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Egypt Warns Against Loss of Nile Water to Ethiopian Dam

The construction of the dam in Asosa region Ethiopia, Apr. 2, 2013. Ethiopia started to divert the flow of the Blue Nile river to construct a giant dam, according to its state media, in a move that could impact the Nile-dependent Egypt.
Egyptian President Mohamed Morsi has warned he will not allow a large Ethiopian dam project to reduce his country's share of water from the Nile River.

In comments carried on Egyptian state television Monday, Morsi said the country can not let "one drop" of water be affected, and vowed to take steps to ensure water security.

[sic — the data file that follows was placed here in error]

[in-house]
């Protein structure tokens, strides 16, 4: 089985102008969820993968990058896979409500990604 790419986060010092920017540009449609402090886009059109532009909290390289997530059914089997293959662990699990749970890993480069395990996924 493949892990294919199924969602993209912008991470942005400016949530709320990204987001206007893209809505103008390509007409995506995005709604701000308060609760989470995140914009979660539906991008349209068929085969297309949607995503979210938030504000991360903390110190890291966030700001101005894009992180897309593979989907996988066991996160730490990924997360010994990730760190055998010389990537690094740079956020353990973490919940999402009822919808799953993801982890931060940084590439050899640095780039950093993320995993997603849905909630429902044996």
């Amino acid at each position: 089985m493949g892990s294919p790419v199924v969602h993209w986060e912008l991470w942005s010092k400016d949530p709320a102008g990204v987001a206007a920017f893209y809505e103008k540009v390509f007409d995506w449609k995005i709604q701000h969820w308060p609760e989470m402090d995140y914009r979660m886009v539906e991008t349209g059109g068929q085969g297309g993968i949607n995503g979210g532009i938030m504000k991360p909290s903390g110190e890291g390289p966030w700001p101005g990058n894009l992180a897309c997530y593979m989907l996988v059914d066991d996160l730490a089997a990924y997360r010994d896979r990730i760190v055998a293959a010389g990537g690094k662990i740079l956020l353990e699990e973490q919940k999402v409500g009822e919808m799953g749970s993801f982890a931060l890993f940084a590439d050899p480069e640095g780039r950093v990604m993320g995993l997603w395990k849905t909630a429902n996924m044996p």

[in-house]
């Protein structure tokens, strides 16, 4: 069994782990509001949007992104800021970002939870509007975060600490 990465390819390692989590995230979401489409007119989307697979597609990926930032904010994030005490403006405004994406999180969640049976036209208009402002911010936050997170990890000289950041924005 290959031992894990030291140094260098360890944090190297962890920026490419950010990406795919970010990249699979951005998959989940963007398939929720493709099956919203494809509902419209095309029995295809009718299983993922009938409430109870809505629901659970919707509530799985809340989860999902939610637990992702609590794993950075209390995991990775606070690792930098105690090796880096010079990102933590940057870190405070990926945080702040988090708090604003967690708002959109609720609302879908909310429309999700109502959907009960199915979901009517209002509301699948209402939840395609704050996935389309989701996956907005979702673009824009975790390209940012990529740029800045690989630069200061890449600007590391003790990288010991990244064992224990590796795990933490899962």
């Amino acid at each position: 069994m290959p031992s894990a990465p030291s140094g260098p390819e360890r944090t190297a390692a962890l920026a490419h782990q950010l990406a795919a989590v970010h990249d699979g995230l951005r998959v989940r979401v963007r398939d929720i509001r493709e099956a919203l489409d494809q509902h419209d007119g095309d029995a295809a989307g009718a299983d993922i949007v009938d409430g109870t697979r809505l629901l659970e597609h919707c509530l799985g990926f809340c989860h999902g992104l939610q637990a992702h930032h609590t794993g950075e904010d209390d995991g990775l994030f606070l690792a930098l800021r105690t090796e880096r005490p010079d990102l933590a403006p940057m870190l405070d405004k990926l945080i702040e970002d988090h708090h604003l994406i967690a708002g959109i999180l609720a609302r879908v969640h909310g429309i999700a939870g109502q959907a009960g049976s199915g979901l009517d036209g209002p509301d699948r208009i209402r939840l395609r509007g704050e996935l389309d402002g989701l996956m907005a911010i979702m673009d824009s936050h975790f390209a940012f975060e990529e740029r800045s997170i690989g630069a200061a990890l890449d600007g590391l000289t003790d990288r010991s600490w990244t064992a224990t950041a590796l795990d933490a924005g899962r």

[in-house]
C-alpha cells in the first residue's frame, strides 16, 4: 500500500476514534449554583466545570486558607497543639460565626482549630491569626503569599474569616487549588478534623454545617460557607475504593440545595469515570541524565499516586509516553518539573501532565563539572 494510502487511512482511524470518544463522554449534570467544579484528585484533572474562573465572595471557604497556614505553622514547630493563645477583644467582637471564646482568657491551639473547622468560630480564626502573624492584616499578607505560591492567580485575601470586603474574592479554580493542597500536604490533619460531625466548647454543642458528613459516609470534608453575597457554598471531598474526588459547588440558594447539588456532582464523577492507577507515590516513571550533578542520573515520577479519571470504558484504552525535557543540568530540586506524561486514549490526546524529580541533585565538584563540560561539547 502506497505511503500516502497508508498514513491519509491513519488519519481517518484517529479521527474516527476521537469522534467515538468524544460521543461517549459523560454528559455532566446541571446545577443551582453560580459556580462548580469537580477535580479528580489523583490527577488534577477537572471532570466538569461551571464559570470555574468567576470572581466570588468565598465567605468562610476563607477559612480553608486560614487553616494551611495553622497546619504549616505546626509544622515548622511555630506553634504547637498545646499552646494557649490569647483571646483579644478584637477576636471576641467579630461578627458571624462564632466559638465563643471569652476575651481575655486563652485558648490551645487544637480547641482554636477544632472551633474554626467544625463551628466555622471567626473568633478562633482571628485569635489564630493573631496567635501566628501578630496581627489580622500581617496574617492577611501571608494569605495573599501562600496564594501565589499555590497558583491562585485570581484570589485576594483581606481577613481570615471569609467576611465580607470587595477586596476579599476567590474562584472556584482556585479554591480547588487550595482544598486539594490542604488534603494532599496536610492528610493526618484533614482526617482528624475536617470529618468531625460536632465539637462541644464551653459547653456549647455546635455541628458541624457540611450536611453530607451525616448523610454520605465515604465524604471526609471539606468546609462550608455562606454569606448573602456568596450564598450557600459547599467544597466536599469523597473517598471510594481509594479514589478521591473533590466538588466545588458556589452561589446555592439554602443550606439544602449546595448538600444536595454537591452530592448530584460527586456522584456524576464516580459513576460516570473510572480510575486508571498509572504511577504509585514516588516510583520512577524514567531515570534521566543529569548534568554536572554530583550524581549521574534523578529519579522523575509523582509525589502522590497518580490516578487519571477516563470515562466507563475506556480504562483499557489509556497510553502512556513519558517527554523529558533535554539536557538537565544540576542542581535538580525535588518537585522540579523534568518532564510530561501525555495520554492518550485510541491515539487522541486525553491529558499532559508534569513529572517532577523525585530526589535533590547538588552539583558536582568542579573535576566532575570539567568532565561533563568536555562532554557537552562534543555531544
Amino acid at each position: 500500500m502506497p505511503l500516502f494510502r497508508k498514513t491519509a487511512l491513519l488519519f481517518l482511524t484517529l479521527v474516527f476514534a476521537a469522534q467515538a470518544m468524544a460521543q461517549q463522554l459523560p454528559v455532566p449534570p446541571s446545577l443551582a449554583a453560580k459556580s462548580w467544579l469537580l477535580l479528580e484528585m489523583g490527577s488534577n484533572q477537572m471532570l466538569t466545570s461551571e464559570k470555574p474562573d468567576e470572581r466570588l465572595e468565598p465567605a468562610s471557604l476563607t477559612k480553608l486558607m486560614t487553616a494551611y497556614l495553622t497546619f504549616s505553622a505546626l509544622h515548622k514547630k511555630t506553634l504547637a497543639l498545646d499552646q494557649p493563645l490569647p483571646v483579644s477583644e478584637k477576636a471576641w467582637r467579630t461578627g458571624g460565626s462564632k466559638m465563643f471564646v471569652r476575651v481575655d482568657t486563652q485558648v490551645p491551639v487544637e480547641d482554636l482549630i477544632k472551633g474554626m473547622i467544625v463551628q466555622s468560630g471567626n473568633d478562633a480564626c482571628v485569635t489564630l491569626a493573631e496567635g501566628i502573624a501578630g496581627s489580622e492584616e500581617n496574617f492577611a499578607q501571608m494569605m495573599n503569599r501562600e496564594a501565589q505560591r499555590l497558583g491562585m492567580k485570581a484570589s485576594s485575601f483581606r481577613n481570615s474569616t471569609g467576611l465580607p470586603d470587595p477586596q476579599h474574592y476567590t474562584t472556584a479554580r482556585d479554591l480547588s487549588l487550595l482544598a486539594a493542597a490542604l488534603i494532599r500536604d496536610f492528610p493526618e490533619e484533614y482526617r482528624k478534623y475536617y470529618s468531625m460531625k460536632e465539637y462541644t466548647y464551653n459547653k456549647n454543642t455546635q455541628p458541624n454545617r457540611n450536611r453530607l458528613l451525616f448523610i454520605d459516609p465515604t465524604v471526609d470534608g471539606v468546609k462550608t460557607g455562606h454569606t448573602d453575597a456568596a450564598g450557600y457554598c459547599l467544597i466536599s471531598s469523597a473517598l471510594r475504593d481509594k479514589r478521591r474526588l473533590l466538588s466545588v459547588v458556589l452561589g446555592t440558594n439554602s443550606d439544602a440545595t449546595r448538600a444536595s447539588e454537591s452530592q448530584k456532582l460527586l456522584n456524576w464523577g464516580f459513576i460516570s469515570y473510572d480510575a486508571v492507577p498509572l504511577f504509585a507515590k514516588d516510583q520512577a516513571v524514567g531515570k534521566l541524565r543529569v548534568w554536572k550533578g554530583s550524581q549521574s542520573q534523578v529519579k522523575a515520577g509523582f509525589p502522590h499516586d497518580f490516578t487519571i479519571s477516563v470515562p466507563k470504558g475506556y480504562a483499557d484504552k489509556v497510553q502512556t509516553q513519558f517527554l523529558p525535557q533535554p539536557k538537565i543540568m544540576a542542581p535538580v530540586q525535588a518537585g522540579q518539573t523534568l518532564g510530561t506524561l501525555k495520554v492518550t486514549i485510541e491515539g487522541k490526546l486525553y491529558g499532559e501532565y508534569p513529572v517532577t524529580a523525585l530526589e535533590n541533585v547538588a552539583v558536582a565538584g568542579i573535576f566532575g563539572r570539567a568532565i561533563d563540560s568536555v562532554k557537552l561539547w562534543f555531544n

Ethiopia says there is no reason for Egypt to worry about the hydroelectric dam, which is being built on the Blue Nile, a main Nile River tributary.

Ethiopia's water minister says the dam's construction poses no threat to Egypt or Sudan, which both depend heavily on the Nile.

Both countries have expressed concern that the dam will leave them without enough water to support their populations.

Last week, protests erupted at the Ethiopian embassy in Cairo after Ethiopia began diverting the Blue Nile to allow for construction of the nearly $5 billion dam.

More than two-thirds of the Blue Nile originates in Ethiopia. However, colonial-era treaties gave Egypt and Sudan the majority of water from the tributary.

Ethiopia began constructing the dam two years ago with a goal of becoming a main power producer in Africa.

Some information for this report was provided by AFP.